New California Law Attacks Mandatory Arbitration Again … But Is It More Bark Than Bite?
California has joined a number of states in passing legislation purporting to prohibit mandatory arbitration agreements for sexual harassment and other claims. Such laws have gained popularity in the wake of the #MeToo movement, but are subject to challenge under Federal Arbitration Act (FAA) preemption principles.
(See our articles on other such state laws: Illinois Enacts Workplace Harassment Law, Creating New and Expanded Obligations for Employers; New Jersey Prohibits Enforcement of Non-Disclosure Provisions in Settlement Agreements, Other Contracts; New York Expands Harassment Laws; and Washington State Enacts New Laws Addressing Sexual Harassment in the Workplace.)
Under Assembly Bill 51, signed by Governor Gavin Newsom on October 10, 2019, California employers might be prohibited from requiring employees to sign new mandatory arbitration agreements concerning disputes arising under the California Fair Employment and Housing Act (FEHA) or California Labor Code — that is, if the FAA does not apply.
The new law, codified as California Labor Code section 432.6, prohibits employers from conditioning employment or some other employment-related benefit on an employee’s consent to waive rights, forums, or procedures for alleged violations of the FEHA or California Labor Code. It also prohibits employers from threatening, terminating, or otherwise retaliating or discriminating against employees or applicants because of their refusal to waive any rights, forums, or procedures for alleged FEHA or California Labor Code violations. It makes clear that even voluntary opt-out clauses in mandatory arbitration agreements will not be enough to escape the new law’s restrictions.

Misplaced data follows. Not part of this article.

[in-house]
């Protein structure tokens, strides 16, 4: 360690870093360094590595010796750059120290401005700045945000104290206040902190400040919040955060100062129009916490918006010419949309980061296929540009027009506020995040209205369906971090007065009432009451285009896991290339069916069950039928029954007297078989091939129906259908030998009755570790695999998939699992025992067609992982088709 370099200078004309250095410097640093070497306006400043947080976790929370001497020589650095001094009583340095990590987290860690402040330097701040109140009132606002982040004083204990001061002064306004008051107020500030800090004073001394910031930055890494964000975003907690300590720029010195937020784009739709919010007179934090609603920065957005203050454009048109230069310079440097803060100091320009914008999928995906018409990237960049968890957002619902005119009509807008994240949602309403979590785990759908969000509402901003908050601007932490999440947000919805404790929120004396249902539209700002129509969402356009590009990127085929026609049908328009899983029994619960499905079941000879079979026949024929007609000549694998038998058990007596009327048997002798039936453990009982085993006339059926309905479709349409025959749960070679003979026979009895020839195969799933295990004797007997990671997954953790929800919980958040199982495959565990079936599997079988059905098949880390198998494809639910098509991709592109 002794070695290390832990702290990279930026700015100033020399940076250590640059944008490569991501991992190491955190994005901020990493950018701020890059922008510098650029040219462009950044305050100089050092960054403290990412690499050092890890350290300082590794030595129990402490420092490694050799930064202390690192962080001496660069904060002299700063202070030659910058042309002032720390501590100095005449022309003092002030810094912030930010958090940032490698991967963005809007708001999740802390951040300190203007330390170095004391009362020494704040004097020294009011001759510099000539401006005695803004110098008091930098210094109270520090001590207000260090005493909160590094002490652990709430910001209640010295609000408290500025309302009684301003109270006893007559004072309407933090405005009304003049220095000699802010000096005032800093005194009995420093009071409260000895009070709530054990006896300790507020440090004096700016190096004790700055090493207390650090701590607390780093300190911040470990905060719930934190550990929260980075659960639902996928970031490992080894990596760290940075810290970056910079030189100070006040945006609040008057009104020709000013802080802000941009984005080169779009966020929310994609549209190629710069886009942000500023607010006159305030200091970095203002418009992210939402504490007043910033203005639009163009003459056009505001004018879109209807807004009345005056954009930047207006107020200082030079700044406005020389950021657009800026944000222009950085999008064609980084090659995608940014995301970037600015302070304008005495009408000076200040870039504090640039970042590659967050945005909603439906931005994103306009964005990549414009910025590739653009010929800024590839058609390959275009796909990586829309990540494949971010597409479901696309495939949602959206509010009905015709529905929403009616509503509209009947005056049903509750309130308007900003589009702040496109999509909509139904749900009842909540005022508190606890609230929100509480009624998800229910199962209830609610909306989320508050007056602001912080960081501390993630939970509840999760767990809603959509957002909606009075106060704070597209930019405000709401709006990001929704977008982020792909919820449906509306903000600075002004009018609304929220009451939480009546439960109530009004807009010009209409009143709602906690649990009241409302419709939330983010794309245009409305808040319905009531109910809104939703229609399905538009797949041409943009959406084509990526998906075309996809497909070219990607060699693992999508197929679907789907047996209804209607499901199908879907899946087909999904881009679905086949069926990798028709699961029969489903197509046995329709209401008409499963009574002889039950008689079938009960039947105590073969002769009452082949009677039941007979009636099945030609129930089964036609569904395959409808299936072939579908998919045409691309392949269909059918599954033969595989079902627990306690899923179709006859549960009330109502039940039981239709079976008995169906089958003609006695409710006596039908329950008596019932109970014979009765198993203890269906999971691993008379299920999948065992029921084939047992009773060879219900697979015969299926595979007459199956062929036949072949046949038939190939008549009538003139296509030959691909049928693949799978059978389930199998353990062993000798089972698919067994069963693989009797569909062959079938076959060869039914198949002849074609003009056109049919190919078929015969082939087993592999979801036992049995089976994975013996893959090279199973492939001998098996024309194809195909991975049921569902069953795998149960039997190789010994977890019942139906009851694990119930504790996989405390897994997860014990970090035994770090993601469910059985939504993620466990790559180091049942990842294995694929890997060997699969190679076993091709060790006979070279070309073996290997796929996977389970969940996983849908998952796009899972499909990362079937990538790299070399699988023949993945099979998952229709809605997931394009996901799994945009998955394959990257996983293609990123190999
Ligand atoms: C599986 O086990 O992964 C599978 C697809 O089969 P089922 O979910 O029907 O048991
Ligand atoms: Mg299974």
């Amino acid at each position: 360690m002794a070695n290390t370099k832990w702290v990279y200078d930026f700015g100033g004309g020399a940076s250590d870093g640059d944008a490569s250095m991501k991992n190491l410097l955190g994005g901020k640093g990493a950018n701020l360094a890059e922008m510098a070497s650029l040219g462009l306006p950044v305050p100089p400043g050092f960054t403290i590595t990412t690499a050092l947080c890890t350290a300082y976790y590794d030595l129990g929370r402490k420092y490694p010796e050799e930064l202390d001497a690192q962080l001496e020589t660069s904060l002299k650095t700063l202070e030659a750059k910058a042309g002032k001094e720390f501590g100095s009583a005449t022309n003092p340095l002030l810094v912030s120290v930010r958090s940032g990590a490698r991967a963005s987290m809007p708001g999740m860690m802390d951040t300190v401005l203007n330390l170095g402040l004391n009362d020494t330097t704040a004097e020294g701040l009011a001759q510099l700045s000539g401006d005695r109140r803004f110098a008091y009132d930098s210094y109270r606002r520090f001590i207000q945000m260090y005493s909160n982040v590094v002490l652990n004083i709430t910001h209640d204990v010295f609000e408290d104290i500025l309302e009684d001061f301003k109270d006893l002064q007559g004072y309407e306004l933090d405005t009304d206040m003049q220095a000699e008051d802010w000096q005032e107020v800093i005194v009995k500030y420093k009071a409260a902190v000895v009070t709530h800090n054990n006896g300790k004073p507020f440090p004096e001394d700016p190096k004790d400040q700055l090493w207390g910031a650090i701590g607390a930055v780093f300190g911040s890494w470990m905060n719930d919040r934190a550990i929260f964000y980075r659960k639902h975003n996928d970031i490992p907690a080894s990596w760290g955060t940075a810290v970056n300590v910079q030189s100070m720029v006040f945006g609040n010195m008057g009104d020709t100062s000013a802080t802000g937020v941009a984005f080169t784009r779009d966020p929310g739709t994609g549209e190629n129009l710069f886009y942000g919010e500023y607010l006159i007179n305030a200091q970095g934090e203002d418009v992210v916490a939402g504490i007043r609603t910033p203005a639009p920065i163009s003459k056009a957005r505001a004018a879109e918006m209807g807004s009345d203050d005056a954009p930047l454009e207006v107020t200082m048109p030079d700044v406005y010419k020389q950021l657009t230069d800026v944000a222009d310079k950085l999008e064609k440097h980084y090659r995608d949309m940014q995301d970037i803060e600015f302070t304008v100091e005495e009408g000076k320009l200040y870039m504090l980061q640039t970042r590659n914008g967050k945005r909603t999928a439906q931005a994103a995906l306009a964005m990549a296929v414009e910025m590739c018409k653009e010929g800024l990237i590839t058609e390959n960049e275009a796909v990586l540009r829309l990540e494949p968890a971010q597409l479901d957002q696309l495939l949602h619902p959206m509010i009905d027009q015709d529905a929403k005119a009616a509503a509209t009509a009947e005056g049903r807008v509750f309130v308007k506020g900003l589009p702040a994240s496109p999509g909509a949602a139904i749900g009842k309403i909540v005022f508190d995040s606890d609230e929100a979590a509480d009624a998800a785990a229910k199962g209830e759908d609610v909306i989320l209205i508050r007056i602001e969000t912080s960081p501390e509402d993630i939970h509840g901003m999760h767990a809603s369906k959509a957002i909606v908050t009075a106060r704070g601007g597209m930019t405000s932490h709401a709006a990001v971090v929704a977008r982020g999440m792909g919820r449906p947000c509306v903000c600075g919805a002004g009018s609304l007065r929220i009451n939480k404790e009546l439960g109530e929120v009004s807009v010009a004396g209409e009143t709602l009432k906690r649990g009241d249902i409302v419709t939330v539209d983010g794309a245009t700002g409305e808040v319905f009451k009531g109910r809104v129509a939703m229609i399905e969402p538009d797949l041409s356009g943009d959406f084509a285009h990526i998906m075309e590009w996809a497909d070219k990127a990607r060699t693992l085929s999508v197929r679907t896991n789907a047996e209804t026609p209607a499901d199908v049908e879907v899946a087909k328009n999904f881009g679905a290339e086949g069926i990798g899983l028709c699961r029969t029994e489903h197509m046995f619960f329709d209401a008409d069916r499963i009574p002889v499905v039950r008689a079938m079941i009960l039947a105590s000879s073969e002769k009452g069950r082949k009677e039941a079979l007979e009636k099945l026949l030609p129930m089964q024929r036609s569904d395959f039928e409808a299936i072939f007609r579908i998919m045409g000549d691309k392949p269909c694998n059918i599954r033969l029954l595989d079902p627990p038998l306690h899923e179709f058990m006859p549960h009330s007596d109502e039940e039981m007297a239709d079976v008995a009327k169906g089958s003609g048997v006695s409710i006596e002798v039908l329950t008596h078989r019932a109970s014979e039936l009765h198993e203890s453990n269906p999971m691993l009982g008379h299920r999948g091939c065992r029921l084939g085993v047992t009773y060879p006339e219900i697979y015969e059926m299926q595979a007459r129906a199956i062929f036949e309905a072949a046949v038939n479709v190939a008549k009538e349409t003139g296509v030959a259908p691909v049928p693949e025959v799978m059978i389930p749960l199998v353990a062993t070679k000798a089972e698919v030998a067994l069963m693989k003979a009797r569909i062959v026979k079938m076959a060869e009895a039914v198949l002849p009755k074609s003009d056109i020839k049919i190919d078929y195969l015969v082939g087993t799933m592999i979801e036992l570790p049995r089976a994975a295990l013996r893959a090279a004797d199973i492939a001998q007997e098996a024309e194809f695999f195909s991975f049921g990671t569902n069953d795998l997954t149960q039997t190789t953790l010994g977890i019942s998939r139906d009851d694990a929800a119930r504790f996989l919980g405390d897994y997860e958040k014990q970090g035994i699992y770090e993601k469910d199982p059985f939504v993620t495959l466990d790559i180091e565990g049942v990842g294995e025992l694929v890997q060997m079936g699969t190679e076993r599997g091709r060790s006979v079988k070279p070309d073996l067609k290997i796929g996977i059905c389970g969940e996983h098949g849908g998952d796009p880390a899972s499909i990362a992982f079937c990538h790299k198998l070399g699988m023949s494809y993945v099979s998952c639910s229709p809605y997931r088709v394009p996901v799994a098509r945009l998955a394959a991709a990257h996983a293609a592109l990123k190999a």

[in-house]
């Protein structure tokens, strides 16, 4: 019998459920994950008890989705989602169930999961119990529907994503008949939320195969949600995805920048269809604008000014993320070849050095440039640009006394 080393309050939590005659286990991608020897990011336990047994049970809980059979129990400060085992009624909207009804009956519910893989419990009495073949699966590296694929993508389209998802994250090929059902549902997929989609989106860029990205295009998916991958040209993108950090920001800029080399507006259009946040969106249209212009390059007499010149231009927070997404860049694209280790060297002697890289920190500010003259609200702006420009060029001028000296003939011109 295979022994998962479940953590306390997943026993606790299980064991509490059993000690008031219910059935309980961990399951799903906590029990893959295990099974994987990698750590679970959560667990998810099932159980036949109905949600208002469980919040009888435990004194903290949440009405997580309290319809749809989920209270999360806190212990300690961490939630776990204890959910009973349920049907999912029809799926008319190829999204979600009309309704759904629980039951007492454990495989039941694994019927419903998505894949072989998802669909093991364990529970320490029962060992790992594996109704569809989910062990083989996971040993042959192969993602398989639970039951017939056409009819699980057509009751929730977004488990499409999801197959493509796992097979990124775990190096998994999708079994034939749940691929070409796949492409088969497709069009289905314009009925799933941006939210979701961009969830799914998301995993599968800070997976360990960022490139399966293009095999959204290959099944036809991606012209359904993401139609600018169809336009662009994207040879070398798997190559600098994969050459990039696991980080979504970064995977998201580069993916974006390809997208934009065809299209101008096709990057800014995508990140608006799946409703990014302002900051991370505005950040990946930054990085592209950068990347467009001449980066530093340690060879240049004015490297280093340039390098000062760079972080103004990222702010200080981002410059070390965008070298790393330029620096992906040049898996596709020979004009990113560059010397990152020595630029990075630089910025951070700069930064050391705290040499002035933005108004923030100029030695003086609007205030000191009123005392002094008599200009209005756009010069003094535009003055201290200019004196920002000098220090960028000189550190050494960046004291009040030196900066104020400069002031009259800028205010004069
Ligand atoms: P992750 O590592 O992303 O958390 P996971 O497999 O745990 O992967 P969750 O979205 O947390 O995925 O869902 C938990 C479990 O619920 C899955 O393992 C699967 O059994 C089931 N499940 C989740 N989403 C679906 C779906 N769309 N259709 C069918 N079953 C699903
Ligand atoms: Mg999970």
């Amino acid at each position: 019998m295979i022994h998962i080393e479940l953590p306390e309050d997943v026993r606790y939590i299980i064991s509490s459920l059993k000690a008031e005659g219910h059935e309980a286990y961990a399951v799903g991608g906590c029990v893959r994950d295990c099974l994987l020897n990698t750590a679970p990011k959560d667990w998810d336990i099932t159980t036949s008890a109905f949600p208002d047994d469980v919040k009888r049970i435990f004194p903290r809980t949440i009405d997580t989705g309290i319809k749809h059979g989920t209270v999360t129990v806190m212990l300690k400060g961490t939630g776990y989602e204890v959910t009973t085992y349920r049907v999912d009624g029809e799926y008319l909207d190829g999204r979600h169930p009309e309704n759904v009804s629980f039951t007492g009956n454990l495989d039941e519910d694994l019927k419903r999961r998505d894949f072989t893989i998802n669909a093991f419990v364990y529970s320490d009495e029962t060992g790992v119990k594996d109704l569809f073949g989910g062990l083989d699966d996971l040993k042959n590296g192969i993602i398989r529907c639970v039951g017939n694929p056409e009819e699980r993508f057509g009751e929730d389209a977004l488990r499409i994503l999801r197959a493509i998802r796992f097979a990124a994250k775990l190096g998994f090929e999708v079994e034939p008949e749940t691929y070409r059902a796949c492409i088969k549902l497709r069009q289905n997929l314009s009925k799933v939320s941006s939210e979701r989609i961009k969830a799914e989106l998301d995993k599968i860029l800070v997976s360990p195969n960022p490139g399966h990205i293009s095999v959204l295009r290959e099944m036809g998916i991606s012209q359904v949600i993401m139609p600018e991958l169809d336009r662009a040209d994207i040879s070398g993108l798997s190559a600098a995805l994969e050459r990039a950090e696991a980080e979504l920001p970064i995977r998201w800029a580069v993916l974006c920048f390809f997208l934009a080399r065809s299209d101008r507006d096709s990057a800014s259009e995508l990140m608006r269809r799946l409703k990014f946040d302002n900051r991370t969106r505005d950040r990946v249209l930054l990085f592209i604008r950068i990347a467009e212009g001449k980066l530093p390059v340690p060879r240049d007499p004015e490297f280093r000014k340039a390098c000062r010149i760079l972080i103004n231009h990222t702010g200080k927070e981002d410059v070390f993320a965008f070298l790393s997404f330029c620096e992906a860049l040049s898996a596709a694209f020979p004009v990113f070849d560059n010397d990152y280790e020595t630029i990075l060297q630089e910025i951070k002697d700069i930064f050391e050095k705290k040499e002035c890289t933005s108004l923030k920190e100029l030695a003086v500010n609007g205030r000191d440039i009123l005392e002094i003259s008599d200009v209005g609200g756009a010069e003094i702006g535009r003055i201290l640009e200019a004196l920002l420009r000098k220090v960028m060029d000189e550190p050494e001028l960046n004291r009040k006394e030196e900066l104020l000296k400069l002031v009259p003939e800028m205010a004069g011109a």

More Bark Than Bite? Prospective Application, FAA Carve-Out, Preemption
The new law is of limited application in three important ways. First, it applies only to contracts executed, modified, or extended on or after January 1, 2020. Thus, arbitration agreements already in existence appear to enjoy the benefit of a grandfather provision.
Second, and perhaps most important, the new law carves out arbitration agreements — mandatory or voluntary — that otherwise are enforceable under the FAA. It expressly provides, “[n]othing in [the law] is intended to invalidate a written arbitration agreement that is otherwise enforceable under the Federal Arbitration Act[.]” That means that if an arbitration agreement is valid under the FAA, the new law will not operate to invalidate it. The fact is that most arbitration agreements are enforceable under the FAA.
Finally, even without the express FAA carve-out language, the new law also is of limited impact because it is subject to FAA preemption. The FAA generally provides that written agreements to arbitrate must be enforced in accordance with their terms, subject to limited exceptions. The U.S. Supreme Court repeatedly has held that state laws purporting to obstruct enforcement of arbitration agreements — even those that are “mandatory” conditions of employment — are preempted by the FAA. See AT&T Mobility LLC v. Concepcion, 563 U.S. 333, 341 (2011) (“When state law prohibits outright the arbitration of a particular type of claim, the analysis is straightforward: The conflicting rule is displaced by the FAA.”). In fact, earlier this year, the U.S. District Court for the Southern District of New York struck down New York’s similar ban on mandatory arbitration agreements (which also included the federal law carve-out) on FAA preemption grounds. Latif v. Morgan Stanley & Co. LLC, et al., No. 1:18-cv-11528 (S.D.N.Y. June 26, 2019). (See our article, Federal Arbitration Act Preempts New York’s Bar on Agreements to Arbitrate Sexual Harassment Claims, Court Rules.)
Once challenged, the California law may face a similar fate. Indeed, recognizing the obstacle of FAA preemption, former Governor Jerry Brown twice vetoed previous versions of the law, Assembly Bill 465 in 2015 and Assembly Bill 3080 in 2018, both of which also attempted to ban mandatory arbitration agreements for certain claims. Those bills did not include the new law’s carve-out for agreements enforceable under the FAA.